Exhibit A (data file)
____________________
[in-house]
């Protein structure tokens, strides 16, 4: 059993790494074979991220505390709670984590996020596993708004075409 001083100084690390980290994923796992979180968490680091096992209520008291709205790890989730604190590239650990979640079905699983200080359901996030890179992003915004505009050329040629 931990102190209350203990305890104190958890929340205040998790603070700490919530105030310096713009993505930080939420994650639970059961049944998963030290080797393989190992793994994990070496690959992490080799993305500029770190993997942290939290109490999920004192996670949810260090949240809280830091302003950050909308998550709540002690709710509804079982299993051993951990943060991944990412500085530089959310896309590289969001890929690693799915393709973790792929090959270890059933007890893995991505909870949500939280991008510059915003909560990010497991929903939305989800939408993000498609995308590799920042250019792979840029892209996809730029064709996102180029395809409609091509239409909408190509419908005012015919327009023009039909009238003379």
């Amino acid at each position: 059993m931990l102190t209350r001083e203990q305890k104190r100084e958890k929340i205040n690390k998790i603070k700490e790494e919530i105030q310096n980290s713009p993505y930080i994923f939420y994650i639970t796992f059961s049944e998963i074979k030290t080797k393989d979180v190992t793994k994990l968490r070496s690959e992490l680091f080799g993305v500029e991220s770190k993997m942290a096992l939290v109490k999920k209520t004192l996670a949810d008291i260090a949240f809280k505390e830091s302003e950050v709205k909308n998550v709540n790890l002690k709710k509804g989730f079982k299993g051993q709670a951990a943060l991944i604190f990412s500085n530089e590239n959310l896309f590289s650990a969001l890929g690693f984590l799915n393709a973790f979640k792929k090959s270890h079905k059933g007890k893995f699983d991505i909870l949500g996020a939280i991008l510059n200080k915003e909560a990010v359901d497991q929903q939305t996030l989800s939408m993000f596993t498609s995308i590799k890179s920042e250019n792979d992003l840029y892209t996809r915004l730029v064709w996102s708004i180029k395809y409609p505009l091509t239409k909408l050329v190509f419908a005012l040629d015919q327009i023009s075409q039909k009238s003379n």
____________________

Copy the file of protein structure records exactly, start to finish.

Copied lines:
[in-house]
């Protein structure tokens, strides 16, 4: 059993790494074979991220505390709670984590996020596993708004075409 001083100084690390980290994923796992979180968490680091096992209520008291709205790890989730604190590239650990979640079905699983200080359901996030890179992003915004505009050329040629 931990102190209350203990305890104190958890929340205040998790603070700490919530105030310096713009993505930080939420994650639970059961049944998963030290080797393989190992793994994990070496690959992490080799993305500029770190993997942290939290109490999920004192996670949810260090949240809280830091302003950050909308998550709540002690709710509804079982299993051993951990943060991944990412500085530089959310896309590289969001890929690693799915393709973790792929090959270890059933007890893995991505909870949500939280991008510059915003909560990010497991929903939305989800939408993000498609995308590799920042250019792979840029892209996809730029064709996102180029395809409609091509239409909408190509419908005012015919327009023009039909009238003379």
């Amino acid at each position: 059993m931990l102190t209350r001083e203990q305890k104190r100084e958890k929340i205040n690390k998790i603070k700490e790494e919530i105030q310096n980290s713009p993505y930080i994923f939420y994650i639970t796992f059961s049944e998963i074979k030290t080797k393989d979180v190992t793994k994990l968490r070496s690959e992490l680091f080799g993305v500029e991220s770190k993997m942290a096992l939290v109490k999920k209520t004192l996670a949810d008291i260090a949240f809280k505390e830091s302003e950050v709205k909308n998550v709540n790890l002690k709710k509804g989730f079982k299993g051993q709670a951990a943060l991944i604190f990412s500085n530089e590239n959310l896309f590289s650990a969001l890929g690693f984590l799915n393709a973790f979640k792929k090959s270890h079905k059933g007890k893995f699983d991505i909870l949500g996020a939280i991008l510059n200080k915003e909560a990010v359901d497991q929903q939305t996030l989800s939408m993000f596993t498609s995308i590799k890179s920042e250019n792979d992003l840029y892209t996809r915004l730029v064709w996102s708004i180029k395809y409609p505009l091509t239409k909408l050329v190509f419908a005012l040629d015919q327009i023009s075409q039909k009238s003379n």